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Blue-atmospheric haze

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  #1  
Old 10-14-2003, 07:32 AM
flight1 flight1 is offline
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Blue-atmospheric haze

How can I correct the blue-atmospheric haze seen in many of the photos I took of the Grand Canyon on a recent trip there?
Thanks for any help you can give me. Tom
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  #2  
Old 10-14-2003, 09:48 AM
Stephen M Stephen M is offline
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Tom, the problem is the human eye auto adapts and neutralises the white/black/grey points in the image - while the camera faithfully records the scene, blue haze and all.

The solution, simply setting endponts and neutral tones - in this case the highlights and neutrals were pretty good...it's the shadows that are the problem, with the blue channel being the major issue.

This correction was done with the simple levels/curves eyedropper tools in Photoshop.

I chose a dark area of the cliff in the foreground as the shadow point.

Some sharpening was also applied.

More can always be done, this is pretty quick if you have a lot of images to process, but not an automated (fully) process.

Some very good links on colour correction and the theory behind the moves (image evaluation etc) can be found here:

http://members.ozemail.com.au/~binar...V_links.html#C

See attachment below for the correction example.


Hope this helps,

Stephen Marsh.
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File Type: jpg yavapi-2-quickfix.jpg (89.3 KB, 80 views)
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Old 10-14-2003, 12:40 PM
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KenB KenB is offline
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I used a curves adjustment layer set to luminosity mode and adjusted the individual color channels seperately Then I bumped the red value up slightly with a hue/saturation adjustment layer.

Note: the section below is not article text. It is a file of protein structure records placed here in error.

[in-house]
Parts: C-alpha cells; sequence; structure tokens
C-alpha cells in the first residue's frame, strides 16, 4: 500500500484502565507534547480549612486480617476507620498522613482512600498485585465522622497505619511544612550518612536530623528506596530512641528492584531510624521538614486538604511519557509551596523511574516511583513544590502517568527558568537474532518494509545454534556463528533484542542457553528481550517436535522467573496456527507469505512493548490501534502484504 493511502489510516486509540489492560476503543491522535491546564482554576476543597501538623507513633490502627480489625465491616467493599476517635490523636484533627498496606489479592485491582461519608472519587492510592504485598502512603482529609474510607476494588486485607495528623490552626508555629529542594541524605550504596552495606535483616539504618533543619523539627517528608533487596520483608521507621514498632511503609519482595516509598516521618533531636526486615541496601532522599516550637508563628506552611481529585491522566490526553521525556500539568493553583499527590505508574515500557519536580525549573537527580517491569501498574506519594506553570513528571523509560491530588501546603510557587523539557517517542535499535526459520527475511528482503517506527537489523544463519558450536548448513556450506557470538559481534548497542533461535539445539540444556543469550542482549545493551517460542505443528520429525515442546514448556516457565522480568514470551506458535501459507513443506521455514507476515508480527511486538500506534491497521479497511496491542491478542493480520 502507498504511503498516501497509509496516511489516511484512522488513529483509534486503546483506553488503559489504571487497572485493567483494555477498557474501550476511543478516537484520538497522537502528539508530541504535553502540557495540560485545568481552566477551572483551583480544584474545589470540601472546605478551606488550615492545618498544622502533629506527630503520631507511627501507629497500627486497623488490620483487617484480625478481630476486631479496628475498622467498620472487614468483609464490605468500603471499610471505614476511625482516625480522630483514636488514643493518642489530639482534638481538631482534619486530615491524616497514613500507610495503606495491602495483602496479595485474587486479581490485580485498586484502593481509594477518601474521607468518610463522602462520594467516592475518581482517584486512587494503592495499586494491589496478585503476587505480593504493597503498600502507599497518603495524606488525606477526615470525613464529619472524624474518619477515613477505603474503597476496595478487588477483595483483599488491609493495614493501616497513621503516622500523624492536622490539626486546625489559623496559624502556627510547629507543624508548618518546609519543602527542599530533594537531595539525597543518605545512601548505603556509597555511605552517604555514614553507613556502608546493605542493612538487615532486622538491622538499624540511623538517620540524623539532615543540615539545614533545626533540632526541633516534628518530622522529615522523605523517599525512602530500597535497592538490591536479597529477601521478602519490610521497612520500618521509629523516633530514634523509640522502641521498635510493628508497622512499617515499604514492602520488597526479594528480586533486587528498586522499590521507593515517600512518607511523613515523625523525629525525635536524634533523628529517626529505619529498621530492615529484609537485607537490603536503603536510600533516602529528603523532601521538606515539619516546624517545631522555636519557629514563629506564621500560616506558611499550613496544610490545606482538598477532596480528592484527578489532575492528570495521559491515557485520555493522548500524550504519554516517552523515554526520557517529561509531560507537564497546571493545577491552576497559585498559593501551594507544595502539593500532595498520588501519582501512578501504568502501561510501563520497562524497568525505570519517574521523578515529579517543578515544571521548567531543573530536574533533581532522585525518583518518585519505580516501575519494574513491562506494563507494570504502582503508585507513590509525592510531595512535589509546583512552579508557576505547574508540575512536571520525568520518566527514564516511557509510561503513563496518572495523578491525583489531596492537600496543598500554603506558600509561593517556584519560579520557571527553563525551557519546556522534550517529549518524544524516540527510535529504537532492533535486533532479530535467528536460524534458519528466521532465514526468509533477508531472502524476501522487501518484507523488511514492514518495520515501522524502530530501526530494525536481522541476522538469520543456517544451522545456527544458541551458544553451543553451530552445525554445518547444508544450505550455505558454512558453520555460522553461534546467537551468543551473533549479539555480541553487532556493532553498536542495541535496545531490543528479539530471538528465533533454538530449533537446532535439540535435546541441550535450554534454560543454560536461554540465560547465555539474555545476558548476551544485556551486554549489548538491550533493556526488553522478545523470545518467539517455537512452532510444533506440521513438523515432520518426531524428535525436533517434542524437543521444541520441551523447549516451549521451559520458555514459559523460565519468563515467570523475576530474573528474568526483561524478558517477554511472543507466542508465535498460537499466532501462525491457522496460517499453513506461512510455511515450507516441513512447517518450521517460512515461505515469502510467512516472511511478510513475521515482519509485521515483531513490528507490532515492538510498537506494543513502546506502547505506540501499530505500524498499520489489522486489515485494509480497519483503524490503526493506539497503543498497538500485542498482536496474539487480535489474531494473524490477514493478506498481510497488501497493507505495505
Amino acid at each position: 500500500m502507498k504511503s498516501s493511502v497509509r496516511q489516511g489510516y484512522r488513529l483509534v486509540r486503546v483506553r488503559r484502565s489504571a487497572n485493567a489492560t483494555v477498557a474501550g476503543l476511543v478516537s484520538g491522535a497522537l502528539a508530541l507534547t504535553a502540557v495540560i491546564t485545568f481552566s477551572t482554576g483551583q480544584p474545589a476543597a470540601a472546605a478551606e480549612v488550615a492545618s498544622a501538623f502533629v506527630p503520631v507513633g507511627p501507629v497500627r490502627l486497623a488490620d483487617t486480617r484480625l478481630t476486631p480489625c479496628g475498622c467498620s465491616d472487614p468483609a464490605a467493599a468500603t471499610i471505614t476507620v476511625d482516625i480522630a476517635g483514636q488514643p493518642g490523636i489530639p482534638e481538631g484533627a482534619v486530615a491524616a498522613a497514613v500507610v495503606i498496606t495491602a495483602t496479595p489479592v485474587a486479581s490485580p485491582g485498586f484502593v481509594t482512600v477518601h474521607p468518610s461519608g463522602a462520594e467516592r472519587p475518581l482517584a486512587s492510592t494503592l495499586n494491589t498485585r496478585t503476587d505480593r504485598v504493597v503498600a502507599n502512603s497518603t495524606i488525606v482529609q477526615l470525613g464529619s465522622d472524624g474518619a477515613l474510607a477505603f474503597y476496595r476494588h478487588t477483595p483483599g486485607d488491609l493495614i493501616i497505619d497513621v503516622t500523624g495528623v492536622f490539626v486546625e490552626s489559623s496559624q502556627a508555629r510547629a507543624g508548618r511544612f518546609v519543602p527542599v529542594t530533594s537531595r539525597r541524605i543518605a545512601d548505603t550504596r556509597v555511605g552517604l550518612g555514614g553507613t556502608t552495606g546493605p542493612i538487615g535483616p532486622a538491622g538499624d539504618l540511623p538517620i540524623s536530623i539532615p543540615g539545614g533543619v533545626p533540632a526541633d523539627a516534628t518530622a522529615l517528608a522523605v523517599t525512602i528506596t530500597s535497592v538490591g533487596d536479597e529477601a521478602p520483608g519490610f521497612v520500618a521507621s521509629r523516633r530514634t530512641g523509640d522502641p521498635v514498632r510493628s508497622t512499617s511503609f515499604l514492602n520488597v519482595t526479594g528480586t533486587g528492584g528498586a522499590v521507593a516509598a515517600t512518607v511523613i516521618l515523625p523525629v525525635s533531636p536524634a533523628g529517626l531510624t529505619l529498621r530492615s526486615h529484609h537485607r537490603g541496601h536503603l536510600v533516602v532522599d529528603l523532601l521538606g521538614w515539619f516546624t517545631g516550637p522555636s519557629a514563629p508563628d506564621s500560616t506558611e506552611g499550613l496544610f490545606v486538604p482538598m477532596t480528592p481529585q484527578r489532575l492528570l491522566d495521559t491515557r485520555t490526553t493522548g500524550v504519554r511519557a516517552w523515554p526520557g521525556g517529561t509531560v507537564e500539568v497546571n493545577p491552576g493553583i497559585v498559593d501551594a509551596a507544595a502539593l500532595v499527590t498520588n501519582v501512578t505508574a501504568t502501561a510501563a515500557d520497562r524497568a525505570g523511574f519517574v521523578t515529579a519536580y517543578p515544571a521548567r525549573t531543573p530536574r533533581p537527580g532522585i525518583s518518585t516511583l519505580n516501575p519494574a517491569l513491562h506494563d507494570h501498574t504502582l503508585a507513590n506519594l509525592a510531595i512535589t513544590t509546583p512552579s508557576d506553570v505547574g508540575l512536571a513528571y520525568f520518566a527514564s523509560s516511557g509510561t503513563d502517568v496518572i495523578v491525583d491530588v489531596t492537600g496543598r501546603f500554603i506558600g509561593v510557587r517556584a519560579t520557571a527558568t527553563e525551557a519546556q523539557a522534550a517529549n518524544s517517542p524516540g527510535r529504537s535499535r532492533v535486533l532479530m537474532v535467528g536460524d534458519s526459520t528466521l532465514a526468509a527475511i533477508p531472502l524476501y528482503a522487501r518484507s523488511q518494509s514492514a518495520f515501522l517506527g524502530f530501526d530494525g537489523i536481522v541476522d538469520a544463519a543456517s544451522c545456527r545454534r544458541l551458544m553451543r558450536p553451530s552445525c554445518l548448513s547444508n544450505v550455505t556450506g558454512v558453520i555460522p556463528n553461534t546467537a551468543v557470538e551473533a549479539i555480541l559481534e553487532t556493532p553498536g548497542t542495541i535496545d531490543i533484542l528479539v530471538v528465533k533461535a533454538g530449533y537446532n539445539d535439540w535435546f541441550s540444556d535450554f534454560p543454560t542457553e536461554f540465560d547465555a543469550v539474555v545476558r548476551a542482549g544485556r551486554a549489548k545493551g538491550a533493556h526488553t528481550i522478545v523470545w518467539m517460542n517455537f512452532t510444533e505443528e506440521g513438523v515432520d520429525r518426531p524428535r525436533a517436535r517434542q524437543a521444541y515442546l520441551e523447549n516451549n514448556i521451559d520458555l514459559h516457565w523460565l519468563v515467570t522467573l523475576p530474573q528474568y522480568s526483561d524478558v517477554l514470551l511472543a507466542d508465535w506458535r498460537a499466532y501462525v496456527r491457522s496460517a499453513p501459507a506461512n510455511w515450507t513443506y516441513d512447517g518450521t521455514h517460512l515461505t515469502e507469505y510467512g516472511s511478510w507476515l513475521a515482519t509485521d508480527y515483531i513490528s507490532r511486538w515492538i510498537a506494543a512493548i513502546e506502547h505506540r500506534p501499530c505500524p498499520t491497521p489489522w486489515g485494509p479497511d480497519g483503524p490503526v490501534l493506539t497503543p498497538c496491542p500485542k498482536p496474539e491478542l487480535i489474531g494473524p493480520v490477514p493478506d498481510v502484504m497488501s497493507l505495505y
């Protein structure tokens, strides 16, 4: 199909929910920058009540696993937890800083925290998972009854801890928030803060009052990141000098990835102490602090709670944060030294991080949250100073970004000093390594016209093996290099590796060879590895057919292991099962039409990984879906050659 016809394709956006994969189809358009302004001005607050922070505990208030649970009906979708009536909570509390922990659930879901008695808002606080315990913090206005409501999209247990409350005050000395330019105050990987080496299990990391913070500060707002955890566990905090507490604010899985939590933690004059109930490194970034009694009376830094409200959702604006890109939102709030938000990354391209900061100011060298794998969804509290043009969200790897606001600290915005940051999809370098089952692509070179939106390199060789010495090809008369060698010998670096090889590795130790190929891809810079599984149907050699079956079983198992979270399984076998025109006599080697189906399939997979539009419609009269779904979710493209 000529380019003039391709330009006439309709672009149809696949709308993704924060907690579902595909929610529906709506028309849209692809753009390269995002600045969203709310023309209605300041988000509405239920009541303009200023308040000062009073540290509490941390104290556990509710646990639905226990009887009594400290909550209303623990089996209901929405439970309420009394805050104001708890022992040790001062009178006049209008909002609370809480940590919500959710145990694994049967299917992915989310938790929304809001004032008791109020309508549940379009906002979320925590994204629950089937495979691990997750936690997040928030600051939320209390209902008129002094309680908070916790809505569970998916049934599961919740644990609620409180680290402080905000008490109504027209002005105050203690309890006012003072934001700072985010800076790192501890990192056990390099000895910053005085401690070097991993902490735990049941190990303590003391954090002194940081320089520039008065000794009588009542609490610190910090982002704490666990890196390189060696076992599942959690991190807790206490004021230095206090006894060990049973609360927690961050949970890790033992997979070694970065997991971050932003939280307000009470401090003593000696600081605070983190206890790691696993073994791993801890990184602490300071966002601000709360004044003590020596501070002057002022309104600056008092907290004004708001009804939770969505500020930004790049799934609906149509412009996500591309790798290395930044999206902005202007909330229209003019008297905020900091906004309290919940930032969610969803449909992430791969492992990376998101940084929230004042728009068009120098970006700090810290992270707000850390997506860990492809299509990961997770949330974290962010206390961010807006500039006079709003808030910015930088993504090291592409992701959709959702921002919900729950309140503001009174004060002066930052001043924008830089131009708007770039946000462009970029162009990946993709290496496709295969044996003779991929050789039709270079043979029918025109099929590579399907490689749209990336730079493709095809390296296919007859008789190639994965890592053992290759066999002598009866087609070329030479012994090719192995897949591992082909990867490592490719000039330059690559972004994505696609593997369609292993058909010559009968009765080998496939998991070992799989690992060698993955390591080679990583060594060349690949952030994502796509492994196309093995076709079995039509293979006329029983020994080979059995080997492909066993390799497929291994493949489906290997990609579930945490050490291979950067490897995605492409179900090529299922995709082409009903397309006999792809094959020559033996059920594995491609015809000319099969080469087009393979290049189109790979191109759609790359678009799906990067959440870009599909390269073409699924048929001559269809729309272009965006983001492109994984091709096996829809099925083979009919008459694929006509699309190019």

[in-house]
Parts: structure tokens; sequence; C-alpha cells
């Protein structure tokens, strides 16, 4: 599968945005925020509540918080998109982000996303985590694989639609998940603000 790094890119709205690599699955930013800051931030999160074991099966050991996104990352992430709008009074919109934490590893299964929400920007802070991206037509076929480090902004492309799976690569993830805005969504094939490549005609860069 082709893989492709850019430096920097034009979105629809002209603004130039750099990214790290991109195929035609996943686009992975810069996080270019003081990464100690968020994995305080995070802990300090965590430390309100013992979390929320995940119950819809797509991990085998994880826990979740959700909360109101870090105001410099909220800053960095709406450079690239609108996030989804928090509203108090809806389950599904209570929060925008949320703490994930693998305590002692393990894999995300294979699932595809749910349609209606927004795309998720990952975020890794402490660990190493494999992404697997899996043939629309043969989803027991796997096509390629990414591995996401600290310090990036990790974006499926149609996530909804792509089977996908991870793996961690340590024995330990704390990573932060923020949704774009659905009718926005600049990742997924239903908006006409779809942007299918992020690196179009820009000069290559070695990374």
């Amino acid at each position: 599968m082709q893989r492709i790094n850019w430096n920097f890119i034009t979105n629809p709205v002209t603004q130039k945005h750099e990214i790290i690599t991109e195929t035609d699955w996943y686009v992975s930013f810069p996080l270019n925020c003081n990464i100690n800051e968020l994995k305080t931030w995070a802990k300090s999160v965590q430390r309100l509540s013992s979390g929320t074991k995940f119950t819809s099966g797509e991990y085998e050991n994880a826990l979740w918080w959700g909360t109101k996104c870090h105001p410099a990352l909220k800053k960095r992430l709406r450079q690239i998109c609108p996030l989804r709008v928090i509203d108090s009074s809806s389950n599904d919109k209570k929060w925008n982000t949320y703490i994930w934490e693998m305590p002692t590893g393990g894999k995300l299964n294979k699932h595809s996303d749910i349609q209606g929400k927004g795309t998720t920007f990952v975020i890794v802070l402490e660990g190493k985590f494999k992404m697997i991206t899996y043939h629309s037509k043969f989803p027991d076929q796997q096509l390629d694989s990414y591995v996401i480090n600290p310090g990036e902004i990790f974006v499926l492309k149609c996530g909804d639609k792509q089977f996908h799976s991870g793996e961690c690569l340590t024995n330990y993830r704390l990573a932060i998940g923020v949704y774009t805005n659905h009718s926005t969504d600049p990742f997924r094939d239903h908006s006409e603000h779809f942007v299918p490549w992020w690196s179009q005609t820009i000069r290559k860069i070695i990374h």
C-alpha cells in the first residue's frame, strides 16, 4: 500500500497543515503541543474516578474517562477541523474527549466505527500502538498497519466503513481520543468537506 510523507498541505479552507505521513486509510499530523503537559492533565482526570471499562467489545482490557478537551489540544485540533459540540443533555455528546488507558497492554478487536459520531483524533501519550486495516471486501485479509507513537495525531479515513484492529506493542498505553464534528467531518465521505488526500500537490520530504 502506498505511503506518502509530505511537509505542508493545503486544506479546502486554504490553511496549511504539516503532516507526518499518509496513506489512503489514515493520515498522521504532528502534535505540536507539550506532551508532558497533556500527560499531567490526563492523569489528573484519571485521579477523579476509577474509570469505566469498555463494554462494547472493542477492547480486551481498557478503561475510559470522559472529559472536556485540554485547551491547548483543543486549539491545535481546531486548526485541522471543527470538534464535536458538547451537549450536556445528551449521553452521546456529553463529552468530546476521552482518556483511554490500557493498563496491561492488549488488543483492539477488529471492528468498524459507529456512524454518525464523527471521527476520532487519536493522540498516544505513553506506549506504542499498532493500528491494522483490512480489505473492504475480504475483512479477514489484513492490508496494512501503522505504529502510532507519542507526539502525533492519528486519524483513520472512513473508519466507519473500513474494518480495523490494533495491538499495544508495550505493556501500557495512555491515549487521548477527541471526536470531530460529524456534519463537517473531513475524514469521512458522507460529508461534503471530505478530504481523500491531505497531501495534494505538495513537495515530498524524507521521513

Ken
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Old 10-14-2003, 01:43 PM
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catia catia is offline
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Ken,

I am confused. I don't know how to set luminosity mode for curves. Did you mean you used color balance with preserve luminosity selected?

Thanks,
Catia
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Old 10-14-2003, 02:21 PM
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KenB KenB is offline
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Quote:
Originally posted by catia
Ken,

I am confused. I don't know how to set luminosity mode for curves. Did you mean you used color balance with preserve luminosity selected?

Thanks,
Catia

The way I do it is use a curves adjustment layer, ok the curves adjustment without making any adjustments and on the curves layer set the mode to luminosity, then double click on the curves layer to go back inand make your adjustments. Doing this, the colors won't shift. Hope I explained this well enough.


Ken
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Old 10-14-2003, 04:38 PM